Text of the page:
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Y-12 Curbs Operations Over Risks to Personnel

The Y-12 National Security Complex on Thursday paused some of its sustainment operations for an uncertain period based on what the Tennessee site's operator judged to be inadequate execution of multiple risk-reduction protocols, the Knoxville News Sentinel reported (see GSN, May 17).

The facility has insufficiently observed "lock out/tag out" rules over  the past five years and possibly longer, the federal Defense Nuclear Facilities Safety Board said in a Feb. 3 document. Such regulations govern the deactivation of systems and hazardous mechanisms in an effort to guard personnel against power-related risks and other potential harm.

The atomic watchdog board said no fewer than 14 undesirable occurrences at Y-12 in the past 26 months had received attention from the National Nuclear Security Administration, which oversees U.S. nuclear weapons activities. The plant is run by B&W, a partnership between Babcock & Wilcox and Bechtel National.

Three more such issues preceded Y-12's move to pause lock out/tag out operations, Y-12 spokeswoman Ryn Etter said. Each problem pertained to electricity seclusion and resulted in follow-up reforms, she said, noting the mishaps had hurt no individuals.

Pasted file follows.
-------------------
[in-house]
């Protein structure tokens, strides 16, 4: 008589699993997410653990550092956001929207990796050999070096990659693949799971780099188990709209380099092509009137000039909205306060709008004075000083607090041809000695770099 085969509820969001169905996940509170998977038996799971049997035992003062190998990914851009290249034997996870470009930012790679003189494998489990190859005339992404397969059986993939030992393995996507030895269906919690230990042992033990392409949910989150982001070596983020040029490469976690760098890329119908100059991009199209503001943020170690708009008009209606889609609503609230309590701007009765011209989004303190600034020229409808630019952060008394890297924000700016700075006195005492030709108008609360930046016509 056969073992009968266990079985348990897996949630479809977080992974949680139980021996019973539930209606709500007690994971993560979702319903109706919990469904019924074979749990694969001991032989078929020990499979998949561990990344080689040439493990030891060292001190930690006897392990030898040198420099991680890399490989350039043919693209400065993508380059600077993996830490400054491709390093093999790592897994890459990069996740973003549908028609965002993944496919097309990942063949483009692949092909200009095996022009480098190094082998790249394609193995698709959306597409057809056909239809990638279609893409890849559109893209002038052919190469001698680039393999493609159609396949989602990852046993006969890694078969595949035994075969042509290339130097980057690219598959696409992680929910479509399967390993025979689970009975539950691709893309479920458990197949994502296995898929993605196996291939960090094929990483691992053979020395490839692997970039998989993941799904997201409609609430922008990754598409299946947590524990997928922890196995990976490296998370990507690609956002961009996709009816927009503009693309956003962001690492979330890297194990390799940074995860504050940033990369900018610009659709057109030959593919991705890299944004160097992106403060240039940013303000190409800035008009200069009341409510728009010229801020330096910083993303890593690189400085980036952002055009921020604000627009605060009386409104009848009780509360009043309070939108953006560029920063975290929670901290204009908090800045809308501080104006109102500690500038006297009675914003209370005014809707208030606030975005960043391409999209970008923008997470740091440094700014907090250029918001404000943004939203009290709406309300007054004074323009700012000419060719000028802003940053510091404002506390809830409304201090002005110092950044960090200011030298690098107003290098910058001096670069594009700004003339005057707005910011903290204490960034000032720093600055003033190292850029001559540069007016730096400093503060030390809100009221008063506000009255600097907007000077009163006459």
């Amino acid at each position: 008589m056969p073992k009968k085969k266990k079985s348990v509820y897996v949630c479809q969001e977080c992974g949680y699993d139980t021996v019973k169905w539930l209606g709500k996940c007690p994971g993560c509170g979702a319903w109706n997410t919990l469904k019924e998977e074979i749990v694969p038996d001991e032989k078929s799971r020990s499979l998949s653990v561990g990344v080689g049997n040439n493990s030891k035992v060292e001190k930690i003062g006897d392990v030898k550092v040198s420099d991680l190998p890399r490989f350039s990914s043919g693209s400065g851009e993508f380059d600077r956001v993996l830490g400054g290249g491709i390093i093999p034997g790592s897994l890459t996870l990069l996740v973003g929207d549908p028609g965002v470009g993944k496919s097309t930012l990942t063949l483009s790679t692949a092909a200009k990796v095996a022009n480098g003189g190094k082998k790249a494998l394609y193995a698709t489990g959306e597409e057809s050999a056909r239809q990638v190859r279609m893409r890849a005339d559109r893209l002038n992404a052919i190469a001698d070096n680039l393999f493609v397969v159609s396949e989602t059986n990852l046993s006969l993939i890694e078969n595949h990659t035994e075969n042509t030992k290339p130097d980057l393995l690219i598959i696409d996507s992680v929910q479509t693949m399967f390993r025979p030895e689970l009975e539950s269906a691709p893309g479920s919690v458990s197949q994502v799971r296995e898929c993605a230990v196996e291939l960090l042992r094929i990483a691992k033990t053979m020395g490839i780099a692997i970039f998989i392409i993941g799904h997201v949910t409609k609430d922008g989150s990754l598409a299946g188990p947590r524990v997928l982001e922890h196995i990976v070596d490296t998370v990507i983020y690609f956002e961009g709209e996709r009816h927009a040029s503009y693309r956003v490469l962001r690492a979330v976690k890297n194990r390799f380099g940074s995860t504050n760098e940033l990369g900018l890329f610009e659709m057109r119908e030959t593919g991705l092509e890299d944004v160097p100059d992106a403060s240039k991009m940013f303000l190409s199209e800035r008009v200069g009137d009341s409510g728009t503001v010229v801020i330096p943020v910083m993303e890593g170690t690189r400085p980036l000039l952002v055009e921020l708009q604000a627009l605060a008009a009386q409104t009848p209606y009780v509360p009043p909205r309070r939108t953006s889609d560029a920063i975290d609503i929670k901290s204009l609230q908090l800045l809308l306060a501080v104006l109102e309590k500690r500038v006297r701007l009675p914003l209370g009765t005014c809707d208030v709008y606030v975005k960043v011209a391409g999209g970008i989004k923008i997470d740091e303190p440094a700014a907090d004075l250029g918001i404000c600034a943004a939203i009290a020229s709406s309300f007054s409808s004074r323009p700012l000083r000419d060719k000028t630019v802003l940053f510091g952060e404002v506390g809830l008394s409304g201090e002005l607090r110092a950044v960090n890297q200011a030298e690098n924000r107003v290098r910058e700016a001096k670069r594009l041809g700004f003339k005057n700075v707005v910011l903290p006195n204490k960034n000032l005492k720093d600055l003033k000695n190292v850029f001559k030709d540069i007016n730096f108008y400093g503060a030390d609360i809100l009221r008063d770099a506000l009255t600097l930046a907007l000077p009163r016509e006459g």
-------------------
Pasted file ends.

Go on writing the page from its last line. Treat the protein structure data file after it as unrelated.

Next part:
The pause primarily applies to sustainment efforts and had yet to affect any Y-12 assembly activities, according to the spokeswoman. The Oak Ridge site builds and disassembles nuclear-bomb components and holds the country's largest cache of weapon-capable uranium.

"This voluntary suspension of (lock out/tag out) activities reflects" the commitment of B&W Y-12 and its personnel to preventing accidents, Etter said. The company would slowly resume affected operations as remedial actions unfold, she said.

NNSA spokesman Steven Wyatt said the pause was "an appropriate action to take to enable the contractor to fully implement a comprehensive action plan" (Frank Munger, Knoxville News Sentinel, June 1).

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